Harris County District Attorney-Elect Kim Ogg held a news conference this week after she learned that crime victims in Harris County were being contacted by individuals who identified themselves as prosecutors and [in her opinion] misinformed the victims about the statuses of their cases. This comes on the heels of DA-Elect Ogg giving 52 individuals notice that they would not have positions in her administration.
In an email to the current administration, DA-Elect Ogg said: “The purpose of this communication is to inform [DA Devon] Anderson … that the use of official and confidential information available only to the prosecutors handling these cases is unethical and possibly illegal. I urge you to immediately halt the access to all official information by these prosecutors and any others engaged in these despicable actions.”
Update: The prosecutors provided responses to the suggestion that they misinformed crime victims about their cases. Read their responses.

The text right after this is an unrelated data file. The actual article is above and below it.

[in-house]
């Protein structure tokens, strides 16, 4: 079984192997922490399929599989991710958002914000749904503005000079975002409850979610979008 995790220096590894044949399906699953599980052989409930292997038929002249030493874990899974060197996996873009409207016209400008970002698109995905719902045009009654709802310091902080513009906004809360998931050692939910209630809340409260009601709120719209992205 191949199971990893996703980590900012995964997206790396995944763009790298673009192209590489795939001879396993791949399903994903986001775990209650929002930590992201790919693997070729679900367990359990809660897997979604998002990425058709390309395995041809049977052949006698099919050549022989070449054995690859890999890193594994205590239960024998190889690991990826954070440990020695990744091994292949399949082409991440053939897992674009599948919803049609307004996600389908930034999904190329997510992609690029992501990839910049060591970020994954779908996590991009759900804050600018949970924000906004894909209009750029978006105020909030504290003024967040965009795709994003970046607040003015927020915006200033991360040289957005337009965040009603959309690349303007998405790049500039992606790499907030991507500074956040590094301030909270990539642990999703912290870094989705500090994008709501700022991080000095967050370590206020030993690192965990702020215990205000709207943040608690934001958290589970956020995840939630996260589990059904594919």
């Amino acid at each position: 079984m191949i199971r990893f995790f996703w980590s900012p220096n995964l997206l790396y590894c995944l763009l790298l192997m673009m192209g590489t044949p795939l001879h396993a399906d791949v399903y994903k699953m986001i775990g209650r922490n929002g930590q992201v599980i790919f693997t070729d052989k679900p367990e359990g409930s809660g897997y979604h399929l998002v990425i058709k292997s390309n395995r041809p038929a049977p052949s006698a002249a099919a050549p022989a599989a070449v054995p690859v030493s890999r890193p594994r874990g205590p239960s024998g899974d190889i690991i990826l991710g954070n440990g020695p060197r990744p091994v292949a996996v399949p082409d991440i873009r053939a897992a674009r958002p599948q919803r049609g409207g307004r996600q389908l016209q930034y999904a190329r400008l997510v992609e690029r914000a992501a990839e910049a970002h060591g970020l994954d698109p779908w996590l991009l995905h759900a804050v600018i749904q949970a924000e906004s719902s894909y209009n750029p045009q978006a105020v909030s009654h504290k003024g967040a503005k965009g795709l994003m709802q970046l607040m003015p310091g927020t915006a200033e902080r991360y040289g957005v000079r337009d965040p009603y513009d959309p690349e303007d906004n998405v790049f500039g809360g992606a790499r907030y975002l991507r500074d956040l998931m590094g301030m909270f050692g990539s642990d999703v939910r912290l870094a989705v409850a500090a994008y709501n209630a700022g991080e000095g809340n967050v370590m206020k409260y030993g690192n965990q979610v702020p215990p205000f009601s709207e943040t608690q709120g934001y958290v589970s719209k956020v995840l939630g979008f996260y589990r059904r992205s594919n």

Will prosecutors face criminal charges for using or disclosing confidential victim information?
They could if the allegations against them are true. Public servants by virtue of their position and authority have access to a great deal of sensitive and personal information and the offense of misuse of official information is designed to ensure confidential information remains confidential. Misusing official information is generally a third-degree felony offense in Texas.
Misuse of Official Information
Under the Penal Code, Misuse of Official Information prohibits a public servant from using or disclosing information for a nongovernmental purpose with the intent to obtain a benefit or harm another. Official information is information that the public servant has access to by virtue of his office or employment that has not been made available to the public.
Other examples of acts that would fall under this statute include a peace officer who runs the license plate of his ex-girlfriend’s new boyfriend with an intent to harm the new boyfriend or a person in government who discloses sensitive information to the media.
If you have been charged with official oppression in Texas, call us at (817) 203-2220, or contact us online:
Also published on Medium.